Oxidants and proinflammatory mediators also regulate histone acetylation/deacetylation balance in the airways 154,155. H2O2 can alter the histone acetylation and deacetylation balance via post-translational modification of HDACs. An imbalance in HAT/HDAC stoichiometry contributes to the enhancement of IL-1β–stimulated inflammatory cytokine production (IL-8, IL-6, CXCL1, CXCL2, and CXCL3) in the inflamed airways. Modifications in the histone marks associated with gene loci of these cytokines can produce long-lasting epigenetic effects in their transcriptional programs.

A second explanation may be related to the biphasic nature of the response of the innate immune system to endotoxin released from bacterial cells. Prior exposure of innate immune cells like monocytes/macrophages to small amounts of endotoxin causes them to become refractory to subsequent challenges by endotoxin, a phenomenon known as “endotoxin tolerance.” This may explain why endotoxin exposure is associated with protection from developing asthma in some studies 39,154,156 but with the development or exacerbation of asthma in others 157. An important mechanism underlying this endotoxin tolerance is epigenetic reprogramming of IL-1β-mediated TNFα release in these immune cells. Exposure to endotoxin or lipopolysaccharide (LPS) induces chromatin remodeling of the proinflammatory gene IL-1β promoter nucleosome and epigenetic gene silencing of TNFα that involves aberrant retention of the heterochromatin-binding protein 1α, altered histone modifications, and loss of NF-κb RelA/p65 binding to its promoter 158160. A recent study further reported upregulation of miRNA-146a as a plausible mechanism of LPS priming 161. Another study demonstrated that Akt1-regulated expression of let-7e and miR-155 may be responsible for tuning the LPS-driven Toll-like receptor signaling in macrophage sensitivity and tolerance to endotoxin 162.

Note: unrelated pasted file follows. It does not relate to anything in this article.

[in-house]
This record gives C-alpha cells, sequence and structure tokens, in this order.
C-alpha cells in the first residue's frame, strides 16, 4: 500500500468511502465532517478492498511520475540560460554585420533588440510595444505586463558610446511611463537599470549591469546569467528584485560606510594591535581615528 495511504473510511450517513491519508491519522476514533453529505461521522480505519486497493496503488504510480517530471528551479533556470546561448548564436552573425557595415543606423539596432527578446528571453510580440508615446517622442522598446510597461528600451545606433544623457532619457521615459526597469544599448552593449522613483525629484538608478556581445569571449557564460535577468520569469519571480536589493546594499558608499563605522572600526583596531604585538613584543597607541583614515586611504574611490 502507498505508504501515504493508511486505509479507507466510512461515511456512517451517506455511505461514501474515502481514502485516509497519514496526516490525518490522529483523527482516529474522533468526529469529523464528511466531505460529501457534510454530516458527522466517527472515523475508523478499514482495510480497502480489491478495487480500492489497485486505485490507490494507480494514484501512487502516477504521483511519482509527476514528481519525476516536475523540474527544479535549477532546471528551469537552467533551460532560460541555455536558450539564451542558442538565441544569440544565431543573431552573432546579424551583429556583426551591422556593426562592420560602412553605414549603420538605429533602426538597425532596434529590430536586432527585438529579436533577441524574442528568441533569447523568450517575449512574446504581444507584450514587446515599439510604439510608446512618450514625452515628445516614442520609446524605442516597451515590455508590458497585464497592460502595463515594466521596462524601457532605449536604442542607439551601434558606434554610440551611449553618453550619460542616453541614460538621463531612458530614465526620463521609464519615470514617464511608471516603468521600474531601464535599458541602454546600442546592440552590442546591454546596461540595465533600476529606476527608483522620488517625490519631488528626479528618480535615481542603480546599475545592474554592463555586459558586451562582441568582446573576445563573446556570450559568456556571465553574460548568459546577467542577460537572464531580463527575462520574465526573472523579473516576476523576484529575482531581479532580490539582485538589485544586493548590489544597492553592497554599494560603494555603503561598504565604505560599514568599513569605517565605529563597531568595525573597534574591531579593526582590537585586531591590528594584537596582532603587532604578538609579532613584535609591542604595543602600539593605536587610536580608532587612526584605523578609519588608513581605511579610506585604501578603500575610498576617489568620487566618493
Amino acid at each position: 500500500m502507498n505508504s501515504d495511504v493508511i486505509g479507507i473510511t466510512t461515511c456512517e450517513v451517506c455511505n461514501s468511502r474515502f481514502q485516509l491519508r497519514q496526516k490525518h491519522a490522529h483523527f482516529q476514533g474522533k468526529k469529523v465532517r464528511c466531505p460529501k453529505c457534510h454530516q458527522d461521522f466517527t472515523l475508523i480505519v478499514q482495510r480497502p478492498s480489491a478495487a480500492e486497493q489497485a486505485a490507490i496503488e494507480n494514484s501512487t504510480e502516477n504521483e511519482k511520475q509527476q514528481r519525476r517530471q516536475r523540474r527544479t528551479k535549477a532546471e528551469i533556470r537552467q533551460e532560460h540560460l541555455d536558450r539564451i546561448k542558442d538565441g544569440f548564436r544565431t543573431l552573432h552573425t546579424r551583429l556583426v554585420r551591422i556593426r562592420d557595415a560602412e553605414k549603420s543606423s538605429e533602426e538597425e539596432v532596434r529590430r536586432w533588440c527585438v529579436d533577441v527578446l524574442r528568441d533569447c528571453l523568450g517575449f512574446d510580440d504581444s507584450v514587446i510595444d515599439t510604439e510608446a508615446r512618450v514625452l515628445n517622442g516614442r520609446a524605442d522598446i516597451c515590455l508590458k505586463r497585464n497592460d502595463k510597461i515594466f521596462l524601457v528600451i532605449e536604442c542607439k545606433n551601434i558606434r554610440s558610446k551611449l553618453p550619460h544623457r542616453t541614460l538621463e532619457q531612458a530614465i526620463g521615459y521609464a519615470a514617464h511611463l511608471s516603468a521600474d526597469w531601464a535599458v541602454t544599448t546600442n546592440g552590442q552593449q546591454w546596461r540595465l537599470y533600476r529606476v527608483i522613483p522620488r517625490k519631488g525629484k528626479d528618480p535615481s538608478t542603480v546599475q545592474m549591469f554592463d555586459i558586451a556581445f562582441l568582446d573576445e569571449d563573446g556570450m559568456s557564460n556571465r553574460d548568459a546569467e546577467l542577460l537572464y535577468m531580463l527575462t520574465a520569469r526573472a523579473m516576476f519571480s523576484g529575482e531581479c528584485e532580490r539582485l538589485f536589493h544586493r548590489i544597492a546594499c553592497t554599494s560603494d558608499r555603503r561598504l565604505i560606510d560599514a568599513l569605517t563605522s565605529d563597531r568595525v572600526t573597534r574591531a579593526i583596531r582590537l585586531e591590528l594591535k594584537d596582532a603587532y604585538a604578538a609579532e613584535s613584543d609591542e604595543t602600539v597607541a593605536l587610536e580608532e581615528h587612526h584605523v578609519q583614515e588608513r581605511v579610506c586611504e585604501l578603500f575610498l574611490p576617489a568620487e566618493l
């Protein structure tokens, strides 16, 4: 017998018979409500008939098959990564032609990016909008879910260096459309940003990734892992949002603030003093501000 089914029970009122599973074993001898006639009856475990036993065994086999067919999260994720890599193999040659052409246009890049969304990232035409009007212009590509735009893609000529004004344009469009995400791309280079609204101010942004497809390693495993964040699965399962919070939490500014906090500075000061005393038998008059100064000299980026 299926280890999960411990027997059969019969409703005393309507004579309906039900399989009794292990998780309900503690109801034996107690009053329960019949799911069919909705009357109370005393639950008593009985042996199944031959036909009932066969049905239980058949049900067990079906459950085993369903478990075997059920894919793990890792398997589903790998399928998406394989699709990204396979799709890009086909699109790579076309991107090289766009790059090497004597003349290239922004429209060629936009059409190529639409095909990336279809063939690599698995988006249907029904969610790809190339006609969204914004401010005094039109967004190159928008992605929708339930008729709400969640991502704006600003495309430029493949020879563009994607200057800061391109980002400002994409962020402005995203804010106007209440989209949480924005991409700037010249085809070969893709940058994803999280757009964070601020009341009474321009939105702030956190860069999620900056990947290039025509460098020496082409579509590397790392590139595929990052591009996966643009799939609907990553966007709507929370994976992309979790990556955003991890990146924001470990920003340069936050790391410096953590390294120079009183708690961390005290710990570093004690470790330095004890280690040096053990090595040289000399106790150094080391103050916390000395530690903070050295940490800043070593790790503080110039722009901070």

In summary, the relationship between microbial exposure and asthma is complex; the intricate interplays among infection, inflammation, oxidative stress and endotoxin tolerance likely involve multiple levels of epigenetic regulation.